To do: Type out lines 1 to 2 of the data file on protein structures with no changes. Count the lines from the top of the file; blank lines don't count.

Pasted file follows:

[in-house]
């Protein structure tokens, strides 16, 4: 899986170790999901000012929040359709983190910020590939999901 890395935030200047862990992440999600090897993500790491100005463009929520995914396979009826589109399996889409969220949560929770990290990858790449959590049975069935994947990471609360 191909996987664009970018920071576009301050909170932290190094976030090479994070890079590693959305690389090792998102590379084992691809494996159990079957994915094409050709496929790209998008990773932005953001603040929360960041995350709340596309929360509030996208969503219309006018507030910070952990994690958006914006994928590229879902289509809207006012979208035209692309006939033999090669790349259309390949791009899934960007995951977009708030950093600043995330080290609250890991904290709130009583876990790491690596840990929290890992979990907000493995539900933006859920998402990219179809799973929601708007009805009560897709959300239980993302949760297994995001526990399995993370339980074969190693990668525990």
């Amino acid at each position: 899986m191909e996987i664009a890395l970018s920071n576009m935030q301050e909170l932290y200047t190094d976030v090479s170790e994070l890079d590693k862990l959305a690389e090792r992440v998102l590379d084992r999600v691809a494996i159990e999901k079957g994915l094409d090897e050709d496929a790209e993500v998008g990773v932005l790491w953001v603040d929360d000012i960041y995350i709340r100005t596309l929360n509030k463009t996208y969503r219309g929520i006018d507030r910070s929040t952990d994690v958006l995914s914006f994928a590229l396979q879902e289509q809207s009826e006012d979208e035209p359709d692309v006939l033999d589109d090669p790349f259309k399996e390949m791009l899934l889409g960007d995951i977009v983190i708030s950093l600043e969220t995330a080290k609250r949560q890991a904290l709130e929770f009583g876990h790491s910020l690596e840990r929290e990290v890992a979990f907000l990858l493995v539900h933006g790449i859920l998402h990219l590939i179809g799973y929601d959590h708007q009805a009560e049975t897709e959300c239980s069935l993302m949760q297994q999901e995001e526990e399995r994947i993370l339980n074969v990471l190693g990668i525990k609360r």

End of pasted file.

[in-house]
């Protein structure tokens, strides 16, 4: 899986170790999901000012929040359709983190910020590939999901 890395935030200047862990992440999600090897993500790491100005463009929520995914396979009826589109399996889409969220949560929770990290990858790449959590049975069935994947990471609360 191909996987664009970018920071576009301050909170932290190094976030090479994070890079590693959305690389090792998102590379084992691809494996159990079957994915094409050709496929790209998008990773932005953001603040929360960041995350709340596309929360509030996208969503219309006018507030910070952990994690958006914006994928590229879902289509809207006012979208035209692309006939033999090669790349259309390949791009899934960007995951977009708030950093600043995330080290609250890991904290709130009583876990790491690596840990929290890992979990907000493995539900933006859920998402990219179809799973929601708007009805009560897709959300239980993302949760297994995001526990399995993370339980074969190693990668525990």